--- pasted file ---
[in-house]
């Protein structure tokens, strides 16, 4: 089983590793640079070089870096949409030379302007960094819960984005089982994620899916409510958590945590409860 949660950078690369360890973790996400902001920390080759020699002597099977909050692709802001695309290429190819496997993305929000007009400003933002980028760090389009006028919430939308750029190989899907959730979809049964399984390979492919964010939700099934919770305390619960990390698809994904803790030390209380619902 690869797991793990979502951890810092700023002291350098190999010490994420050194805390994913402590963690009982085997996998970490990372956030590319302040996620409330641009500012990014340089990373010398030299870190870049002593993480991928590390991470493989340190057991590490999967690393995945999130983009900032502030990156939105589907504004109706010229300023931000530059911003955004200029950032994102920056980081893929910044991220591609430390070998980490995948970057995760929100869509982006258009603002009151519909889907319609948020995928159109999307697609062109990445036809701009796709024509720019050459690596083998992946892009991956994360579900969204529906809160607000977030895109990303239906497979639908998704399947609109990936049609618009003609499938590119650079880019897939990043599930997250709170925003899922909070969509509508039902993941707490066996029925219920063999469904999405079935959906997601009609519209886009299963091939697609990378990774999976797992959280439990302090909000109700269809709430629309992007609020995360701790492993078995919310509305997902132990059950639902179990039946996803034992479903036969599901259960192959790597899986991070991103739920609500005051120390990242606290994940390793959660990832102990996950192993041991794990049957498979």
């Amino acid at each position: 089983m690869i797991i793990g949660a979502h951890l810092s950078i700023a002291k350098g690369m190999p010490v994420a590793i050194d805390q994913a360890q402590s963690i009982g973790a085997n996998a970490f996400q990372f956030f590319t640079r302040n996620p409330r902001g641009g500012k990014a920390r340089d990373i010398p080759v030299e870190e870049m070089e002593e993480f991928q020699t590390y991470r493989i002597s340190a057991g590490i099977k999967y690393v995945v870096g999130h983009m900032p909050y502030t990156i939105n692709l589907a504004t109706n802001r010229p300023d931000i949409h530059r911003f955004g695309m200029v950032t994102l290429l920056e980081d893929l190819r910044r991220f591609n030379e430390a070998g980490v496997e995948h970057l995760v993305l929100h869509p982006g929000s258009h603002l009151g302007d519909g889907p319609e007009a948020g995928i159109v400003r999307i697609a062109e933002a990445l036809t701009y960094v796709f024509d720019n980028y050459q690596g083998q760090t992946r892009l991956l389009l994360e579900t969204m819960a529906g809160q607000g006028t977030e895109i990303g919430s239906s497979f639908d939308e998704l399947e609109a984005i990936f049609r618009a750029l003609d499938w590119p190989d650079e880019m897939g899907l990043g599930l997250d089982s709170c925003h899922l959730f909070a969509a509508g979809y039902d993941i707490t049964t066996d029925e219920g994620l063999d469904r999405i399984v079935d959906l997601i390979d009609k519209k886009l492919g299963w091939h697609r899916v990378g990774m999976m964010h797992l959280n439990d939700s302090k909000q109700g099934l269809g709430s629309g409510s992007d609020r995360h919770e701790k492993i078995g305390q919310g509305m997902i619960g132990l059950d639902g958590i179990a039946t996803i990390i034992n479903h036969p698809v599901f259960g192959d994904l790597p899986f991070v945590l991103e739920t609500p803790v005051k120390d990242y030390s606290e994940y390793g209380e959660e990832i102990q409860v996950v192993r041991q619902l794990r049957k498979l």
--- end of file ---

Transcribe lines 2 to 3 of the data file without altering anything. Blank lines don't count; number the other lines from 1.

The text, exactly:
């Protein structure tokens, strides 16, 4: 089983590793640079070089870096949409030379302007960094819960984005089982994620899916409510958590945590409860 949660950078690369360890973790996400902001920390080759020699002597099977909050692709802001695309290429190819496997993305929000007009400003933002980028760090389009006028919430939308750029190989899907959730979809049964399984390979492919964010939700099934919770305390619960990390698809994904803790030390209380619902 690869797991793990979502951890810092700023002291350098190999010490994420050194805390994913402590963690009982085997996998970490990372956030590319302040996620409330641009500012990014340089990373010398030299870190870049002593993480991928590390991470493989340190057991590490999967690393995945999130983009900032502030990156939105589907504004109706010229300023931000530059911003955004200029950032994102920056980081893929910044991220591609430390070998980490995948970057995760929100869509982006258009603002009151519909889907319609948020995928159109999307697609062109990445036809701009796709024509720019050459690596083998992946892009991956994360579900969204529906809160607000977030895109990303239906497979639908998704399947609109990936049609618009003609499938590119650079880019897939990043599930997250709170925003899922909070969509509508039902993941707490066996029925219920063999469904999405079935959906997601009609519209886009299963091939697609990378990774999976797992959280439990302090909000109700269809709430629309992007609020995360701790492993078995919310509305997902132990059950639902179990039946996803034992479903036969599901259960192959790597899986991070991103739920609500005051120390990242606290994940390793959660990832102990996950192993041991794990049957498979």
């Amino acid at each position: 089983m690869i797991i793990g949660a979502h951890l810092s950078i700023a002291k350098g690369m190999p010490v994420a590793i050194d805390q994913a360890q402590s963690i009982g973790a085997n996998a970490f996400q990372f956030f590319t640079r302040n996620p409330r902001g641009g500012k990014a920390r340089d990373i010398p080759v030299e870190e870049m070089e002593e993480f991928q020699t590390y991470r493989i002597s340190a057991g590490i099977k999967y690393v995945v870096g999130h983009m900032p909050y502030t990156i939105n692709l589907a504004t109706n802001r010229p300023d931000i949409h530059r911003f955004g695309m200029v950032t994102l290429l920056e980081d893929l190819r910044r991220f591609n030379e430390a070998g980490v496997e995948h970057l995760v993305l929100h869509p982006g929000s258009h603002l009151g302007d519909g889907p319609e007009a948020g995928i159109v400003r999307i697609a062109e933002a990445l036809t701009y960094v796709f024509d720019n980028y050459q690596g083998q760090t992946r892009l991956l389009l994360e579900t969204m819960a529906g809160q607000g006028t977030e895109i990303g919430s239906s497979f639908d939308e998704l399947e609109a984005i990936f049609r618009a750029l003609d499938w590119p190989d650079e880019m897939g899907l990043g599930l997250d089982s709170c925003h899922l959730f909070a969509a509508g979809y039902d993941i707490t049964t066996d029925e219920g994620l063999d469904r999405i399984v079935d959906l997601i390979d009609k519209k886009l492919g299963w091939h697609r899916v990378g990774m999976m964010h797992l959280n439990d939700s302090k909000q109700g099934l269809g709430s629309g409510s992007d609020r995360h919770e701790k492993i078995g305390q919310g509305m997902i619960g132990l059950d639902g958590i179990a039946t996803i990390i034992n479903h036969p698809v599901f259960g192959d994904l790597p899986f991070v945590l991103e739920t609500p803790v005051k120390d990242y030390s606290e994940y390793g209380e959660e990832i102990q409860v996950v192993r041991q619902l794990r049957k498979l």